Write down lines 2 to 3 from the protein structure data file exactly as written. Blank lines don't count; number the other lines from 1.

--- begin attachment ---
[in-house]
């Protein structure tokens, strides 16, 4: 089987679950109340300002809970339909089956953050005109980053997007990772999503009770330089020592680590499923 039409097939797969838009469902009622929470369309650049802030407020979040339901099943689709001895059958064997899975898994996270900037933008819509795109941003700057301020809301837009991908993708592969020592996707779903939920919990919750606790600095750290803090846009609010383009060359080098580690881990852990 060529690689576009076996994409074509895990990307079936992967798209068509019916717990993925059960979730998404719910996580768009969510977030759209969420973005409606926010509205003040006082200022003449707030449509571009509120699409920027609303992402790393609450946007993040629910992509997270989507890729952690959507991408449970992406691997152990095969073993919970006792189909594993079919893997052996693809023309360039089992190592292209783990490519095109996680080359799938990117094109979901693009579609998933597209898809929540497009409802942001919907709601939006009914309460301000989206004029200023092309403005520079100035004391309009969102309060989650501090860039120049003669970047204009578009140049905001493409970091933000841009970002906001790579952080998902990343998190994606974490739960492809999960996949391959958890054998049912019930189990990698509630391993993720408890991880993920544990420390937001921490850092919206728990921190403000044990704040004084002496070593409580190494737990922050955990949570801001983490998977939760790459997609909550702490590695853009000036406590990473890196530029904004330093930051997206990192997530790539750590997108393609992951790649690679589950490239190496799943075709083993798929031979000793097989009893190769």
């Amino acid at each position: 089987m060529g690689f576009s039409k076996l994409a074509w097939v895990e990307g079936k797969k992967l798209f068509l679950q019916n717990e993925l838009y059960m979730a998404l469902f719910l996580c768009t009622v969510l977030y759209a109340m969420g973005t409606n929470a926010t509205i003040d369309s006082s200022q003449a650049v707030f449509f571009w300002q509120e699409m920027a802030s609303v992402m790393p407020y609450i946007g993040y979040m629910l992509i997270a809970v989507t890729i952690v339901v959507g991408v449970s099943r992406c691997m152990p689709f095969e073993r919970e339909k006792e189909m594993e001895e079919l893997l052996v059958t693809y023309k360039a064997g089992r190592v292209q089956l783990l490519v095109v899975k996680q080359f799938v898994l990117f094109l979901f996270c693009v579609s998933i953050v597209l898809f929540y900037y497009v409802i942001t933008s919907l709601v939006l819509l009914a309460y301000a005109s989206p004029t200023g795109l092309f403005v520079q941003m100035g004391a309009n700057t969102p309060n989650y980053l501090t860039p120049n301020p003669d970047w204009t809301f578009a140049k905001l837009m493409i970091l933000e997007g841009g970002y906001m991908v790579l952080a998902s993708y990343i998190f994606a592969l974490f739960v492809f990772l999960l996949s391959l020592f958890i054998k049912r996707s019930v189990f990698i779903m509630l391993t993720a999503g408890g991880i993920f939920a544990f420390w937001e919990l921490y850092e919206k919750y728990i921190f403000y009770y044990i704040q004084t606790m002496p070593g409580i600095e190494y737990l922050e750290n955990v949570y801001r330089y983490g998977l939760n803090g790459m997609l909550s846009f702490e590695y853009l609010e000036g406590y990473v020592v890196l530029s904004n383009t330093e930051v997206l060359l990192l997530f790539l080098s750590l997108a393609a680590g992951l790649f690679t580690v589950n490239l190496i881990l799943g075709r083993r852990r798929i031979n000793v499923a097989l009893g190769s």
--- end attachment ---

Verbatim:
């Protein structure tokens, strides 16, 4: 089987679950109340300002809970339909089956953050005109980053997007990772999503009770330089020592680590499923 039409097939797969838009469902009622929470369309650049802030407020979040339901099943689709001895059958064997899975898994996270900037933008819509795109941003700057301020809301837009991908993708592969020592996707779903939920919990919750606790600095750290803090846009609010383009060359080098580690881990852990 060529690689576009076996994409074509895990990307079936992967798209068509019916717990993925059960979730998404719910996580768009969510977030759209969420973005409606926010509205003040006082200022003449707030449509571009509120699409920027609303992402790393609450946007993040629910992509997270989507890729952690959507991408449970992406691997152990095969073993919970006792189909594993079919893997052996693809023309360039089992190592292209783990490519095109996680080359799938990117094109979901693009579609998933597209898809929540497009409802942001919907709601939006009914309460301000989206004029200023092309403005520079100035004391309009969102309060989650501090860039120049003669970047204009578009140049905001493409970091933000841009970002906001790579952080998902990343998190994606974490739960492809999960996949391959958890054998049912019930189990990698509630391993993720408890991880993920544990420390937001921490850092919206728990921190403000044990704040004084002496070593409580190494737990922050955990949570801001983490998977939760790459997609909550702490590695853009000036406590990473890196530029904004330093930051997206990192997530790539750590997108393609992951790649690679589950490239190496799943075709083993798929031979000793097989009893190769």
């Amino acid at each position: 089987m060529g690689f576009s039409k076996l994409a074509w097939v895990e990307g079936k797969k992967l798209f068509l679950q019916n717990e993925l838009y059960m979730a998404l469902f719910l996580c768009t009622v969510l977030y759209a109340m969420g973005t409606n929470a926010t509205i003040d369309s006082s200022q003449a650049v707030f449509f571009w300002q509120e699409m920027a802030s609303v992402m790393p407020y609450i946007g993040y979040m629910l992509i997270a809970v989507t890729i952690v339901v959507g991408v449970s099943r992406c691997m152990p689709f095969e073993r919970e339909k006792e189909m594993e001895e079919l893997l052996v059958t693809y023309k360039a064997g089992r190592v292209q089956l783990l490519v095109v899975k996680q080359f799938v898994l990117f094109l979901f996270c693009v579609s998933i953050v597209l898809f929540y900037y497009v409802i942001t933008s919907l709601v939006l819509l009914a309460y301000a005109s989206p004029t200023g795109l092309f403005v520079q941003m100035g004391a309009n700057t969102p309060n989650y980053l501090t860039p120049n301020p003669d970047w204009t809301f578009a140049k905001l837009m493409i970091l933000e997007g841009g970002y906001m991908v790579l952080a998902s993708y990343i998190f994606a592969l974490f739960v492809f990772l999960l996949s391959l020592f958890i054998k049912r996707s019930v189990f990698i779903m509630l391993t993720a999503g408890g991880i993920f939920a544990f420390w937001e919990l921490y850092e919206k919750y728990i921190f403000y009770y044990i704040q004084t606790m002496p070593g409580i600095e190494y737990l922050e750290n955990v949570y801001r330089y983490g998977l939760n803090g790459m997609l909550s846009f702490e590695y853009l609010e000036g406590y990473v020592v890196l530029s904004n383009t330093e930051v997206l060359l990192l997530f790539l080098s750590l997108a393609a680590g992951l790649f690679t580690v589950n490239l190496i881990l799943g075709r083993r852990r798929i031979n000793v499923a097989l009893g190769s």